|Mr Njoroge during then interview|
NAIROBI, KENYA: He is popular for instilling discipline in students perceived as rogue in various schools across the country.
Director of the Nairobi-based Centre for Mathematics, Science and Technology Education in Africa (Cemastea), a capacity building institution that caters for 26 African countries, Stephen Njoroge, is a teacher with a difference.
It was Njoroge, during his six-year stint as principal of Moi Forces Academy in Nairobi, who popularised the Leap Hubs initiative that exposes talented students to entrepreneurial life skills without undue emphasis on academic scores.
Today, the school he headed for seven years boasts of well-structured commercial enterprises run entirely by students who among themselves appoint chief executive officers and managers in charge of human resource, marketing, finance and other facets.
The quail club, for instance, comprises 13 students who take care of 250 birds.
The dog club retrieves puppies from stray dogs, treats them of diseases and feeds them until they are big and attractive enough to sell.
Effuses Mr Njoroge: "I feel particularly proud to see my former students such as 22-year-old Eugene Githu who after scoring a B+ at Moi Forces Academy in 2011 and failing to get direct university entrance for the course of his dreams, registered a company and started selling tea leaves to the school.
Githu today employs two people and pays his university education as a parallel student.
A strong believer in character and creativity initiative that sets the pace for Leap Hubs, Njoroge who is the executive secretary of the Association for Strengthening Mathematics and Science Education in Africa made creativity his byword during a teaching career that spans two decades.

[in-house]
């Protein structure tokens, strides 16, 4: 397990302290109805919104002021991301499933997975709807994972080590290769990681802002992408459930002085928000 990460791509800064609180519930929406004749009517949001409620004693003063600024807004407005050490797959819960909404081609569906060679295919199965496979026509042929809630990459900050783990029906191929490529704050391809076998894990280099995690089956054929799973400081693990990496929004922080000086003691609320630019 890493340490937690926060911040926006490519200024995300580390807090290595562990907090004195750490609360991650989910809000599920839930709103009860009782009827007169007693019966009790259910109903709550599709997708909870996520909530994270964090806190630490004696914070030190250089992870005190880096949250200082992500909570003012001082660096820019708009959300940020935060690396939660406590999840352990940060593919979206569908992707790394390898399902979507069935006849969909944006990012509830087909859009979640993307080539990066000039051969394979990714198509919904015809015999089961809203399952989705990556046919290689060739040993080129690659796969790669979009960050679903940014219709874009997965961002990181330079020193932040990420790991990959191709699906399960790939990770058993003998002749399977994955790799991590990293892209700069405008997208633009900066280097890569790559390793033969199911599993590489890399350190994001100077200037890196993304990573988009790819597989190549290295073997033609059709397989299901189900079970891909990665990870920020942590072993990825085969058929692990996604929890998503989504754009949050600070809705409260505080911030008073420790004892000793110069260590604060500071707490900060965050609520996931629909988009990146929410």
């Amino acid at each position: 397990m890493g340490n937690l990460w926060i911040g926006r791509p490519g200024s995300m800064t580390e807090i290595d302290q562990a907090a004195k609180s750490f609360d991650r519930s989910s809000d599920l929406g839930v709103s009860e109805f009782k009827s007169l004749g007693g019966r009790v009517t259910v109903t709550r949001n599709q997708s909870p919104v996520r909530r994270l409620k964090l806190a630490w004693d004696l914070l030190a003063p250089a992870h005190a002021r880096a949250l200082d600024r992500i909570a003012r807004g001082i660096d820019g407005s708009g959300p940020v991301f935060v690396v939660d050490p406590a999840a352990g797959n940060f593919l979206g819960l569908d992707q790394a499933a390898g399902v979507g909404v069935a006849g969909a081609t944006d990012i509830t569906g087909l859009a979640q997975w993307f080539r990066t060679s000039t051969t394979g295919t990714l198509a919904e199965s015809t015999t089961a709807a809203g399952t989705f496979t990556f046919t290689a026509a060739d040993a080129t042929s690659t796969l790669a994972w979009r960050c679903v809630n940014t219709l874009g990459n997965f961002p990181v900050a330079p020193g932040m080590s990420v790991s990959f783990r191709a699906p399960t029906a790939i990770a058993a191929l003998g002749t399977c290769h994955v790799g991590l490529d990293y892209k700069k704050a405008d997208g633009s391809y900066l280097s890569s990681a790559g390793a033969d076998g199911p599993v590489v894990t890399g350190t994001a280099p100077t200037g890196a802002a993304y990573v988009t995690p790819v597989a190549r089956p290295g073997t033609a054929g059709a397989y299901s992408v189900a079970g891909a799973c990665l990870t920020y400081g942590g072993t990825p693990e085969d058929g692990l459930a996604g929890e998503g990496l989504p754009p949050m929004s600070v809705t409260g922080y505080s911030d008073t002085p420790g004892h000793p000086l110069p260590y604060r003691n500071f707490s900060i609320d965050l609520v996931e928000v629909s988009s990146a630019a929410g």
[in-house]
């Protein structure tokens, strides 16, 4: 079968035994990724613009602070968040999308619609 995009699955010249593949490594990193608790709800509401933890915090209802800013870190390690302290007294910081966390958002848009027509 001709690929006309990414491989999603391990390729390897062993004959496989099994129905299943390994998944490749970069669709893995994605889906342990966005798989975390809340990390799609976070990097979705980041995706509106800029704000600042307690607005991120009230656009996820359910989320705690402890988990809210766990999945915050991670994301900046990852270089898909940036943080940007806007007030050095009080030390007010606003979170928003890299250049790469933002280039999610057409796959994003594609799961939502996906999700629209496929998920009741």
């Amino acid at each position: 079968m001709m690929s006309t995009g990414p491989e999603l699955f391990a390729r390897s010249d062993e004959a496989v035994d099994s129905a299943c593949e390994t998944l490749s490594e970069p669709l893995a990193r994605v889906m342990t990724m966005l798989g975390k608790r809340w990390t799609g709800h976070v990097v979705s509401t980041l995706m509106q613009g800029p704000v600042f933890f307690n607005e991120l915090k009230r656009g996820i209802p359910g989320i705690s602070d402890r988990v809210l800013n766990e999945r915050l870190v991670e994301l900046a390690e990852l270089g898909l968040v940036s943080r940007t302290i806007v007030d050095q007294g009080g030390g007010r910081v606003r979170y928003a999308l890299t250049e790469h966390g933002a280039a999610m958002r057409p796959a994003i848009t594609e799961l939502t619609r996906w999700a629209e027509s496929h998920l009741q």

"Character and creativity defined how I handled the schools I headed long before the initiative was anchored by the Global Peace Foundation (GPF) alongside Leap Hubs that exposes students to entrepreneurship and leadership as they pursue their academic studies. Moi Forces Academy where I was the head teacher was among the nine schools approached for pilot Leap Hubs projects. We ran away with it, emerging the undisputed leaders in practical terms.
“Earlier the character and creativity approach to challenges stood me in good stead during the two years that I was principal of Baragoi Secondary School between 1995 and 1996. Then, as now, Baragoi was a dreaded bandit infested jungle shunned and spurned by security forces.
“Character-wise, I did not waver on bravery and strictness. I had no compromise on discipline. It worked where parents appreciated the usefulness of the school, thanks to the benefits it accrued, among them a food for work program for them during drought," he said.
Njoroge says his style became so popular with students and their parents that the school went on strike when he was transferred to the better endowed Maralal Secondary School where he served with the same verve.
Mr Njoroge’s credentials shone bright recently when he was among the two Kenyan educationists nominated by GPF to give a presentation at the fifth Global Peace Convention in Asuncion Paraguay on Character and Creativity as the baseline for Leap Hubs initiative of which Kenya is the world leader.
Delegates from 40 countries listened to him aghast as he recounted how he used the initiatives to navigate a hostile terrain that two years ago captured world headlines with the massacre of 42 police officers, mowed down by bandits.
Asked by a delegate if he was accorded extra security in Baragoi, he replied: “I resorted to inter and intra-relationships."